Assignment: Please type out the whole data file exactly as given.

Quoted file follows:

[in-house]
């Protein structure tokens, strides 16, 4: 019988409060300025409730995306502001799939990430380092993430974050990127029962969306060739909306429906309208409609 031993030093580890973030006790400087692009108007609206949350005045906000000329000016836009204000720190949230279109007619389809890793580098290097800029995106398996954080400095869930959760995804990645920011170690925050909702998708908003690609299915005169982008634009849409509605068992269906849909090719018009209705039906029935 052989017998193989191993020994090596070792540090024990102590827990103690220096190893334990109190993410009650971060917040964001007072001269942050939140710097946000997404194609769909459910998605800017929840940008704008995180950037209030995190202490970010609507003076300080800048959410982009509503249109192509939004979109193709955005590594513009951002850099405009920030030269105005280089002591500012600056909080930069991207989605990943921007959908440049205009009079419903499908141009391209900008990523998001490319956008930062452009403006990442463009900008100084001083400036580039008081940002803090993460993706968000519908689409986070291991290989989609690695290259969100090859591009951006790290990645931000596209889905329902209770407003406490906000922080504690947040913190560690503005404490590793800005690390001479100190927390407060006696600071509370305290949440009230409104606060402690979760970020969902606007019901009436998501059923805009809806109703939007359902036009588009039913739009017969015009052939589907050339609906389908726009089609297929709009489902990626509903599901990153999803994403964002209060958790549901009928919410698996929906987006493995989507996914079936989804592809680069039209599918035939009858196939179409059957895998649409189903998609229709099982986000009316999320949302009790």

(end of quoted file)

[in-house]
């Protein structure tokens, strides 16, 4: 019988409060300025409730995306502001799939990430380092993430974050990127029962969306060739909306429906309208409609 031993030093580890973030006790400087692009108007609206949350005045906000000329000016836009204000720190949230279109007619389809890793580098290097800029995106398996954080400095869930959760995804990645920011170690925050909702998708908003690609299915005169982008634009849409509605068992269906849909090719018009209705039906029935 052989017998193989191993020994090596070792540090024990102590827990103690220096190893334990109190993410009650971060917040964001007072001269942050939140710097946000997404194609769909459910998605800017929840940008704008995180950037209030995190202490970010609507003076300080800048959410982009509503249109192509939004979109193709955005590594513009951002850099405009920030030269105005280089002591500012600056909080930069991207989605990943921007959908440049205009009079419903499908141009391209900008990523998001490319956008930062452009403006990442463009900008100084001083400036580039008081940002803090993460993706968000519908689409986070291991290989989609690695290259969100090859591009951006790290990645931000596209889905329902209770407003406490906000922080504690947040913190560690503005404490590793800005690390001479100190927390407060006696600071509370305290949440009230409104606060402690979760970020969902606007019901009436998501059923805009809806109703939007359902036009588009039913739009017969015009052939589907050339609906389908726009089609297929709009489902990626509903599901990153999803994403964002209060958790549901009928919410698996929906987006493995989507996914079936989804592809680069039209599918035939009858196939179409059957895998649409189903998609229709099982986000009316999320949302009790």